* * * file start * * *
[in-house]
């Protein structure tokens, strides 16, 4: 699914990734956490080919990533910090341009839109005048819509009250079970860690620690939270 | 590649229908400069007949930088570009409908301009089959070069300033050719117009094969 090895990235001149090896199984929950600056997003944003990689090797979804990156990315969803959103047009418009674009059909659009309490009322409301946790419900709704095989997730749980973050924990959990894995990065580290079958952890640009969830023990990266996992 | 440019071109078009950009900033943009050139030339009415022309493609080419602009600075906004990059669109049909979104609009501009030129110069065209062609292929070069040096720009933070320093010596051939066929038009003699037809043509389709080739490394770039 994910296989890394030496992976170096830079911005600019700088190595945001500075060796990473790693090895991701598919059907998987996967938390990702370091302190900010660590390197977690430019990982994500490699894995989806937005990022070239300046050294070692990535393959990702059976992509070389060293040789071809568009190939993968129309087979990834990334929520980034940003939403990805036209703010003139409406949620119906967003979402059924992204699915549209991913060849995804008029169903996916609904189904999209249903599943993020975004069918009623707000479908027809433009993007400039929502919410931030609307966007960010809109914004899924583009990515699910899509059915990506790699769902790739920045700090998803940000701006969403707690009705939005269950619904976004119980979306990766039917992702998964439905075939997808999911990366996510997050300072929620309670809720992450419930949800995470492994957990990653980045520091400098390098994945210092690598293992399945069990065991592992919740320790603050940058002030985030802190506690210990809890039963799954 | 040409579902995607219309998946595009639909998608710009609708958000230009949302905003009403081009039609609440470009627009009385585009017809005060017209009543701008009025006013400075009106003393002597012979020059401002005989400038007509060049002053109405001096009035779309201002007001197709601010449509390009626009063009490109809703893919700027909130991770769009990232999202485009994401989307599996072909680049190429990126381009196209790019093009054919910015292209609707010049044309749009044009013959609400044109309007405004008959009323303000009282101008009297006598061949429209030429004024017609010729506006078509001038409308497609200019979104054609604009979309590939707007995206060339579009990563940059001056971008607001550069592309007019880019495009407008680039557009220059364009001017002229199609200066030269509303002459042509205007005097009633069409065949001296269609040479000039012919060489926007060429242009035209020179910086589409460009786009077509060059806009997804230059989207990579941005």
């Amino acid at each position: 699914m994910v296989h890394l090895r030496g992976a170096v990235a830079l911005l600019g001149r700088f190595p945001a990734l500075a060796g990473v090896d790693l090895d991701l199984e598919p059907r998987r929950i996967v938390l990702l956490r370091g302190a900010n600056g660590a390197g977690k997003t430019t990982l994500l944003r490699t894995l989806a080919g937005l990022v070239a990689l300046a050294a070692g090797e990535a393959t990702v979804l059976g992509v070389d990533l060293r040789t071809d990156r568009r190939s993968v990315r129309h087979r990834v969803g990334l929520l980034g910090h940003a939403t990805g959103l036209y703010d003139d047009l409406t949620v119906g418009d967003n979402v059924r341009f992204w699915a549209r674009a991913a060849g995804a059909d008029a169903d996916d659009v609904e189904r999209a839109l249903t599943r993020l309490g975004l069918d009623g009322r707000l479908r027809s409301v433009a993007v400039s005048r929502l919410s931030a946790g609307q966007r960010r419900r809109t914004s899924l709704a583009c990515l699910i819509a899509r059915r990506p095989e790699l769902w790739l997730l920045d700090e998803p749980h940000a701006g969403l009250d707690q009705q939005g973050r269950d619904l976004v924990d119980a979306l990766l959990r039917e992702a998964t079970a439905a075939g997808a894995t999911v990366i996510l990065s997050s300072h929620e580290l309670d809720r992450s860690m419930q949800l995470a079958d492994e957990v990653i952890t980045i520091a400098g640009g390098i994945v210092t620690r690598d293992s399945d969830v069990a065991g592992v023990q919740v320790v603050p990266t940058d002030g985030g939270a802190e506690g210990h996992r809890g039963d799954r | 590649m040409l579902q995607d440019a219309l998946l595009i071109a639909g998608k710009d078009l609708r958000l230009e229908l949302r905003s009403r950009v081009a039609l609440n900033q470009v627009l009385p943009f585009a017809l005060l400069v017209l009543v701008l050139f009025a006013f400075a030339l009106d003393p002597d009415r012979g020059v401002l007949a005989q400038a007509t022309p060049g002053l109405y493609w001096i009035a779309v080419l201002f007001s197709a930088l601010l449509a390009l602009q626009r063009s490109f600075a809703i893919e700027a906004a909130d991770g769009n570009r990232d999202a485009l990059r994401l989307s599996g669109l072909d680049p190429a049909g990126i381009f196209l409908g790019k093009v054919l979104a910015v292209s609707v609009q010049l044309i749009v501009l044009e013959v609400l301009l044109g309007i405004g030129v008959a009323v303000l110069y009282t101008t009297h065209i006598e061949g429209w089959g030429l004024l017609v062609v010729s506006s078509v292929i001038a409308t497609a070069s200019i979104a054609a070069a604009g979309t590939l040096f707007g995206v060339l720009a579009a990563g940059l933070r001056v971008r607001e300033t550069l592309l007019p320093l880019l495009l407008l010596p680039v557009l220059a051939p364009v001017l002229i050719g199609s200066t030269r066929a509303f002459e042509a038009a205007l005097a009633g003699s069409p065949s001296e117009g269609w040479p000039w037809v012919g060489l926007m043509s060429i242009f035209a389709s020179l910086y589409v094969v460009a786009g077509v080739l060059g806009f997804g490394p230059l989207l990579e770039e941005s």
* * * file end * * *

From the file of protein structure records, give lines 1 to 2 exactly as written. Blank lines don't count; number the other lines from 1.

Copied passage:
[in-house]
């Protein structure tokens, strides 16, 4: 699914990734956490080919990533910090341009839109005048819509009250079970860690620690939270 | 590649229908400069007949930088570009409908301009089959070069300033050719117009094969 090895990235001149090896199984929950600056997003944003990689090797979804990156990315969803959103047009418009674009059909659009309490009322409301946790419900709704095989997730749980973050924990959990894995990065580290079958952890640009969830023990990266996992 | 440019071109078009950009900033943009050139030339009415022309493609080419602009600075906004990059669109049909979104609009501009030129110069065209062609292929070069040096720009933070320093010596051939066929038009003699037809043509389709080739490394770039 994910296989890394030496992976170096830079911005600019700088190595945001500075060796990473790693090895991701598919059907998987996967938390990702370091302190900010660590390197977690430019990982994500490699894995989806937005990022070239300046050294070692990535393959990702059976992509070389060293040789071809568009190939993968129309087979990834990334929520980034940003939403990805036209703010003139409406949620119906967003979402059924992204699915549209991913060849995804008029169903996916609904189904999209249903599943993020975004069918009623707000479908027809433009993007400039929502919410931030609307966007960010809109914004899924583009990515699910899509059915990506790699769902790739920045700090998803940000701006969403707690009705939005269950619904976004119980979306990766039917992702998964439905075939997808999911990366996510997050300072929620309670809720992450419930949800995470492994957990990653980045520091400098390098994945210092690598293992399945069990065991592992919740320790603050940058002030985030802190506690210990809890039963799954 | 040409579902995607219309998946595009639909998608710009609708958000230009949302905003009403081009039609609440470009627009009385585009017809005060017209009543701008009025006013400075009106003393002597012979020059401002005989400038007509060049002053109405001096009035779309201002007001197709601010449509390009626009063009490109809703893919700027909130991770769009990232999202485009994401989307599996072909680049190429990126381009196209790019093009054919910015292209609707010049044309749009044009013959609400044109309007405004008959009323303000009282101008009297006598061949429209030429004024017609010729506006078509001038409308497609200019979104054609604009979309590939707007995206060339579009990563940059001056971008607001550069592309007019880019495009407008680039557009220059364009001017002229199609200066030269509303002459042509205007005097009633069409065949001296269609040479000039012919060489926007060429242009035209020179910086589409460009786009077509060059806009997804230059989207990579941005």